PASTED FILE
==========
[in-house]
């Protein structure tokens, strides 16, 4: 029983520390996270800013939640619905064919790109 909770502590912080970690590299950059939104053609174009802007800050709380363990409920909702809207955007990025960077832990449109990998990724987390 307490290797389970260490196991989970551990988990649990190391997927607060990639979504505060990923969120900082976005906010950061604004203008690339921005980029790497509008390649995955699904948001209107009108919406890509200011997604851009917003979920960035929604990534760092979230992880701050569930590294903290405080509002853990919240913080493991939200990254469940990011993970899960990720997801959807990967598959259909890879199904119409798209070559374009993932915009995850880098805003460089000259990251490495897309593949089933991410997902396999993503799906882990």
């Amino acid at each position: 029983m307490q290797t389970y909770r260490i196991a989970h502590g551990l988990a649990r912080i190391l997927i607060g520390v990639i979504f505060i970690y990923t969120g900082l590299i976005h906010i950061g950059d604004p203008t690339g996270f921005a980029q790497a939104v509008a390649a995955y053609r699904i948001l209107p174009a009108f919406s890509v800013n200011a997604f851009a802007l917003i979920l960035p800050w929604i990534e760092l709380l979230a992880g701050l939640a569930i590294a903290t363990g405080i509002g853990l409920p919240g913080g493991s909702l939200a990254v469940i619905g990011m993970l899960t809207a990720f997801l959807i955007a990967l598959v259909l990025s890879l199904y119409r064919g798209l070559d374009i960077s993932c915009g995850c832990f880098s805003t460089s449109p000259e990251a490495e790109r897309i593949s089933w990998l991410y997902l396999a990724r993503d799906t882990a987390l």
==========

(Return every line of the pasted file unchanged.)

[in-house]
């Protein structure tokens, strides 16, 4: 029983520390996270800013939640619905064919790109 909770502590912080970690590299950059939104053609174009802007800050709380363990409920909702809207955007990025960077832990449109990998990724987390 307490290797389970260490196991989970551990988990649990190391997927607060990639979504505060990923969120900082976005906010950061604004203008690339921005980029790497509008390649995955699904948001209107009108919406890509200011997604851009917003979920960035929604990534760092979230992880701050569930590294903290405080509002853990919240913080493991939200990254469940990011993970899960990720997801959807990967598959259909890879199904119409798209070559374009993932915009995850880098805003460089000259990251490495897309593949089933991410997902396999993503799906882990």
């Amino acid at each position: 029983m307490q290797t389970y909770r260490i196991a989970h502590g551990l988990a649990r912080i190391l997927i607060g520390v990639i979504f505060i970690y990923t969120g900082l590299i976005h906010i950061g950059d604004p203008t690339g996270f921005a980029q790497a939104v509008a390649a995955y053609r699904i948001l209107p174009a009108f919406s890509v800013n200011a997604f851009a802007l917003i979920l960035p800050w929604i990534e760092l709380l979230a992880g701050l939640a569930i590294a903290t363990g405080i509002g853990l409920p919240g913080g493991s909702l939200a990254v469940i619905g990011m993970l899960t809207a990720f997801l959807i955007a990967l598959v259909l990025s890879l199904y119409r064919g798209l070559d374009i960077s993932c915009g995850c832990f880098s805003t460089s449109p000259e990251a490495e790109r897309i593949s089933w990998l991410y997902l396999a990724r993503d799906t882990a987390l």